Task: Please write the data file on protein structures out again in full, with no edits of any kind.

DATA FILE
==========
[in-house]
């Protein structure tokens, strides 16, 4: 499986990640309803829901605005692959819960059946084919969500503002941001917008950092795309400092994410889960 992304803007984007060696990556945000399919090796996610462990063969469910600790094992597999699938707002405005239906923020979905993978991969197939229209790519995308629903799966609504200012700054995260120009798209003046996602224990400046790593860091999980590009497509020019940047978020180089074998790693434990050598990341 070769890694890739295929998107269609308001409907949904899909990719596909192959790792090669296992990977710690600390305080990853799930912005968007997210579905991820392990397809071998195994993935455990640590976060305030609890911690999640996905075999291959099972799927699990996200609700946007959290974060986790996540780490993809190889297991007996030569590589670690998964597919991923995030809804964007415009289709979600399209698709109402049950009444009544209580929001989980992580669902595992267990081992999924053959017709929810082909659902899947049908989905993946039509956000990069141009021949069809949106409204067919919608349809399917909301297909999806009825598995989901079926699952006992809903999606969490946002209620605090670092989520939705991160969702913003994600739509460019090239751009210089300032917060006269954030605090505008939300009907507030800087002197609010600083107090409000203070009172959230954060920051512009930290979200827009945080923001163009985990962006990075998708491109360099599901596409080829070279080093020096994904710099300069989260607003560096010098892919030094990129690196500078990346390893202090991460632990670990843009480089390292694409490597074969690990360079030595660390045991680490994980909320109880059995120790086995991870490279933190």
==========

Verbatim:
[in-house]
């Protein structure tokens, strides 16, 4: 499986990640309803829901605005692959819960059946084919969500503002941001917008950092795309400092994410889960 992304803007984007060696990556945000399919090796996610462990063969469910600790094992597999699938707002405005239906923020979905993978991969197939229209790519995308629903799966609504200012700054995260120009798209003046996602224990400046790593860091999980590009497509020019940047978020180089074998790693434990050598990341 070769890694890739295929998107269609308001409907949904899909990719596909192959790792090669296992990977710690600390305080990853799930912005968007997210579905991820392990397809071998195994993935455990640590976060305030609890911690999640996905075999291959099972799927699990996200609700946007959290974060986790996540780490993809190889297991007996030569590589670690998964597919991923995030809804964007415009289709979600399209698709109402049950009444009544209580929001989980992580669902595992267990081992999924053959017709929810082909659902899947049908989905993946039509956000990069141009021949069809949106409204067919919608349809399917909301297909999806009825598995989901079926699952006992809903999606969490946002209620605090670092989520939705991160969702913003994600739509460019090239751009210089300032917060006269954030605090505008939300009907507030800087002197609010600083107090409000203070009172959230954060920051512009930290979200827009945080923001163009985990962006990075998708491109360099599901596409080829070279080093020096994904710099300069989260607003560096010098892919030094990129690196500078990346390893202090991460632990670990843009480089390292694409490597074969690990360079030595660390045991680490994980909320109880059995120790086995991870490279933190």